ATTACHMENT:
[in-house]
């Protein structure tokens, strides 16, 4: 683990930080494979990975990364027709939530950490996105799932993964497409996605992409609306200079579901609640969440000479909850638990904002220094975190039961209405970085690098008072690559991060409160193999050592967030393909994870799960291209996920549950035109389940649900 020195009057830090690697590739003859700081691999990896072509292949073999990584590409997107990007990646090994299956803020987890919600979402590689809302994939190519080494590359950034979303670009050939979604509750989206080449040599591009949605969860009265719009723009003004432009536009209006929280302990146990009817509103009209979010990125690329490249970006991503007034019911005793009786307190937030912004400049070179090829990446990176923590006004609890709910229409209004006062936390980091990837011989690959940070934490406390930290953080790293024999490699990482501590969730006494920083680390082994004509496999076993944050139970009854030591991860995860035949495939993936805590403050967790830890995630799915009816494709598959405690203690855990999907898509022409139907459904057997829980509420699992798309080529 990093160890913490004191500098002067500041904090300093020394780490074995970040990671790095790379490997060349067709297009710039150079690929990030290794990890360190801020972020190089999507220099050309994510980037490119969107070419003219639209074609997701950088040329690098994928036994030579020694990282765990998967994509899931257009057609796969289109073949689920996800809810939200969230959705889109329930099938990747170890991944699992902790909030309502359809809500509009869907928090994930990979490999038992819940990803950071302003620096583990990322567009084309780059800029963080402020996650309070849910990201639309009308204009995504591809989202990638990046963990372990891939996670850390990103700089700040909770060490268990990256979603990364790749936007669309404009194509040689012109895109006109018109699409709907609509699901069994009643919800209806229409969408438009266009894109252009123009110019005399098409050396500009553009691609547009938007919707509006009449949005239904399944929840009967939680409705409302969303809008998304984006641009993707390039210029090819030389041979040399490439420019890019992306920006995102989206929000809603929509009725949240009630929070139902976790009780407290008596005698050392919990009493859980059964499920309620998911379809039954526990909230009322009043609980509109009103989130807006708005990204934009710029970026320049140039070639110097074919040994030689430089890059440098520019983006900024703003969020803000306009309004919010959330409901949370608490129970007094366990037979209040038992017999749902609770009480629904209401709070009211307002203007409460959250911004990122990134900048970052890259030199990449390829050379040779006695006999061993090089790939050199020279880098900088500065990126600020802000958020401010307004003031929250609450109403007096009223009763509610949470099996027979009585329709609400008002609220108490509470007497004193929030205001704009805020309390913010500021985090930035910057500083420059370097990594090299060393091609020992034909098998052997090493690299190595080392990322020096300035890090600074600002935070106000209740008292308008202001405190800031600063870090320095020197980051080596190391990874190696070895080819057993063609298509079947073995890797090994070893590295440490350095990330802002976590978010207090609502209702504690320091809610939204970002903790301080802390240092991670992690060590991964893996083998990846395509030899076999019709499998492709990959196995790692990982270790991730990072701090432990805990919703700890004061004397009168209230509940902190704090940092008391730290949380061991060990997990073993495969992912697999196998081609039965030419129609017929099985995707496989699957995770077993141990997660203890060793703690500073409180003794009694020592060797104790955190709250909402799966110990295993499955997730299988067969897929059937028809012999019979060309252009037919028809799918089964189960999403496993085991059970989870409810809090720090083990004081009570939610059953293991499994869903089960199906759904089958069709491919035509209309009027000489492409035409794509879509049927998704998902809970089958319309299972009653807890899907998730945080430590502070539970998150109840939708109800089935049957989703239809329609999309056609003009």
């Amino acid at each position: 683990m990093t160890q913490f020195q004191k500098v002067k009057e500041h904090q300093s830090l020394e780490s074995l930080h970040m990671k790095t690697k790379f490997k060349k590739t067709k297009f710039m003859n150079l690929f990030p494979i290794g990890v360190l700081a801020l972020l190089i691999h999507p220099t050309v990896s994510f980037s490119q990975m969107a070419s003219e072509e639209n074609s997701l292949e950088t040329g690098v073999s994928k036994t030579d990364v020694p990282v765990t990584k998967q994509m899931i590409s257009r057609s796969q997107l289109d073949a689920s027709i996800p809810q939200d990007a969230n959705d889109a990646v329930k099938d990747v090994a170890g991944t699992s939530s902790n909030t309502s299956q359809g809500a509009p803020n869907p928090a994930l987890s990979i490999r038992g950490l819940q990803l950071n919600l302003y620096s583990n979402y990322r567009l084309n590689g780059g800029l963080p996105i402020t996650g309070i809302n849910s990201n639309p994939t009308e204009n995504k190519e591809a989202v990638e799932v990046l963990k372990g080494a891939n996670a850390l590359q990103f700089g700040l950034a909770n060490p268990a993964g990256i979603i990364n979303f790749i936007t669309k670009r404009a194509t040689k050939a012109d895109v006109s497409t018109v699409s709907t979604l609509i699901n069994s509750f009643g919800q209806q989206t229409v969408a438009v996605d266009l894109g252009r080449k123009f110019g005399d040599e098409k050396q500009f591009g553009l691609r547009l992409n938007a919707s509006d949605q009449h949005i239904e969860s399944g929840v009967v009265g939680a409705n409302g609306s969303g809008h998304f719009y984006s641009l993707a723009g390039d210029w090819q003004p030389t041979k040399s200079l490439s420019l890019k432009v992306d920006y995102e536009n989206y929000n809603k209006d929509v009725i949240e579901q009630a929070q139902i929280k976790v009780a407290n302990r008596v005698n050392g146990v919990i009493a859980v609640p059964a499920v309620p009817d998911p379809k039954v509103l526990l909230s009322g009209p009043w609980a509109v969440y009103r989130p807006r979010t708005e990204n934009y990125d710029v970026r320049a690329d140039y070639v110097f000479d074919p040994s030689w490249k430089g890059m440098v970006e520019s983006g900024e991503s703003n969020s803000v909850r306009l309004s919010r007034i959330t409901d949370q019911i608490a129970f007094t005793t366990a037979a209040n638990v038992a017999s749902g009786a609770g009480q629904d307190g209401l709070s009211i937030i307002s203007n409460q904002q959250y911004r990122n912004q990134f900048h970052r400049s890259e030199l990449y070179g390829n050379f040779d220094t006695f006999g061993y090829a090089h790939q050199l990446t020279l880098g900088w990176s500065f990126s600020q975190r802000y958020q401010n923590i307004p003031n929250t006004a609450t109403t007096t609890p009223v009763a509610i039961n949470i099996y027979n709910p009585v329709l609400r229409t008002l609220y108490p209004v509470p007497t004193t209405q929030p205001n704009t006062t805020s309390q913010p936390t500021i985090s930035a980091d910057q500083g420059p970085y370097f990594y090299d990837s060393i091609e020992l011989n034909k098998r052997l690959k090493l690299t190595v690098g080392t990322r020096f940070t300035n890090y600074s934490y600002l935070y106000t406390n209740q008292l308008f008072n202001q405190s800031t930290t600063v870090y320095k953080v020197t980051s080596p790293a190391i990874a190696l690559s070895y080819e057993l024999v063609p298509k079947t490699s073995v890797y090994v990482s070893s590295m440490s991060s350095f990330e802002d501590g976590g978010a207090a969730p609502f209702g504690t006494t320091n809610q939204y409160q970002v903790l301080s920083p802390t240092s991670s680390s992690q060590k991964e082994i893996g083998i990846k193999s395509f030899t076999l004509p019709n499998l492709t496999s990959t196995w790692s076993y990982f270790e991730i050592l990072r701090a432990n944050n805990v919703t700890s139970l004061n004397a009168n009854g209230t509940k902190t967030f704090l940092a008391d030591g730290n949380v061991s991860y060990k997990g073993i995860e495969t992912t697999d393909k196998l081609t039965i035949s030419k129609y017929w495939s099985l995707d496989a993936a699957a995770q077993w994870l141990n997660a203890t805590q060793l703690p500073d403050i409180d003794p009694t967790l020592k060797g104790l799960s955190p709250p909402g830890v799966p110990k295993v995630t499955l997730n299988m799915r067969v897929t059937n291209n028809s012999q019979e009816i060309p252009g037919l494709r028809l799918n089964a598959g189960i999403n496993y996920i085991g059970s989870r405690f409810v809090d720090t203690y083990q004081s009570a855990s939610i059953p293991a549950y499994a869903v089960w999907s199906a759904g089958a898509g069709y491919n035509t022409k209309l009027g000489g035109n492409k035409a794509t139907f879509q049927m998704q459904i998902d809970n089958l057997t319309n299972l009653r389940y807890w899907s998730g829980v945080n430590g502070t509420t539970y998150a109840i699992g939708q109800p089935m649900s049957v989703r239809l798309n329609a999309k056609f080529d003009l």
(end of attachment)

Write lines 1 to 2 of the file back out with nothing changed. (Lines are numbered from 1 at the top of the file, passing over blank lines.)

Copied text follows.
[in-house]
């Protein structure tokens, strides 16, 4: 683990930080494979990975990364027709939530950490996105799932993964497409996605992409609306200079579901609640969440000479909850638990904002220094975190039961209405970085690098008072690559991060409160193999050592967030393909994870799960291209996920549950035109389940649900 020195009057830090690697590739003859700081691999990896072509292949073999990584590409997107990007990646090994299956803020987890919600979402590689809302994939190519080494590359950034979303670009050939979604509750989206080449040599591009949605969860009265719009723009003004432009536009209006929280302990146990009817509103009209979010990125690329490249970006991503007034019911005793009786307190937030912004400049070179090829990446990176923590006004609890709910229409209004006062936390980091990837011989690959940070934490406390930290953080790293024999490699990482501590969730006494920083680390082994004509496999076993944050139970009854030591991860995860035949495939993936805590403050967790830890995630799915009816494709598959405690203690855990999907898509022409139907459904057997829980509420699992798309080529 990093160890913490004191500098002067500041904090300093020394780490074995970040990671790095790379490997060349067709297009710039150079690929990030290794990890360190801020972020190089999507220099050309994510980037490119969107070419003219639209074609997701950088040329690098994928036994030579020694990282765990998967994509899931257009057609796969289109073949689920996800809810939200969230959705889109329930099938990747170890991944699992902790909030309502359809809500509009869907928090994930990979490999038992819940990803950071302003620096583990990322567009084309780059800029963080402020996650309070849910990201639309009308204009995504591809989202990638990046963990372990891939996670850390990103700089700040909770060490268990990256979603990364790749936007669309404009194509040689012109895109006109018109699409709907609509699901069994009643919800209806229409969408438009266009894109252009123009110019005399098409050396500009553009691609547009938007919707509006009449949005239904399944929840009967939680409705409302969303809008998304984006641009993707390039210029090819030389041979040399490439420019890019992306920006995102989206929000809603929509009725949240009630929070139902976790009780407290008596005698050392919990009493859980059964499920309620998911379809039954526990909230009322009043609980509109009103989130807006708005990204934009710029970026320049140039070639110097074919040994030689430089890059440098520019983006900024703003969020803000306009309004919010959330409901949370608490129970007094366990037979209040038992017999749902609770009480629904209401709070009211307002203007409460959250911004990122990134900048970052890259030199990449390829050379040779006695006999061993090089790939050199020279880098900088500065990126600020802000958020401010307004003031929250609450109403007096009223009763509610949470099996027979009585329709609400008002609220108490509470007497004193929030205001704009805020309390913010500021985090930035910057500083420059370097990594090299060393091609020992034909098998052997090493690299190595080392990322020096300035890090600074600002935070106000209740008292308008202001405190800031600063870090320095020197980051080596190391990874190696070895080819057993063609298509079947073995890797090994070893590295440490350095990330802002976590978010207090609502209702504690320091809610939204970002903790301080802390240092991670992690060590991964893996083998990846395509030899076999019709499998492709990959196995790692990982270790991730990072701090432990805990919703700890004061004397009168209230509940902190704090940092008391730290949380061991060990997990073993495969992912697999196998081609039965030419129609017929099985995707496989699957995770077993141990997660203890060793703690500073409180003794009694020592060797104790955190709250909402799966110990295993499955997730299988067969897929059937028809012999019979060309252009037919028809799918089964189960999403496993085991059970989870409810809090720090083990004081009570939610059953293991499994869903089960199906759904089958069709491919035509209309009027000489492409035409794509879509049927998704998902809970089958319309299972009653807890899907998730945080430590502070539970998150109840939708109800089935049957989703239809329609999309056609003009």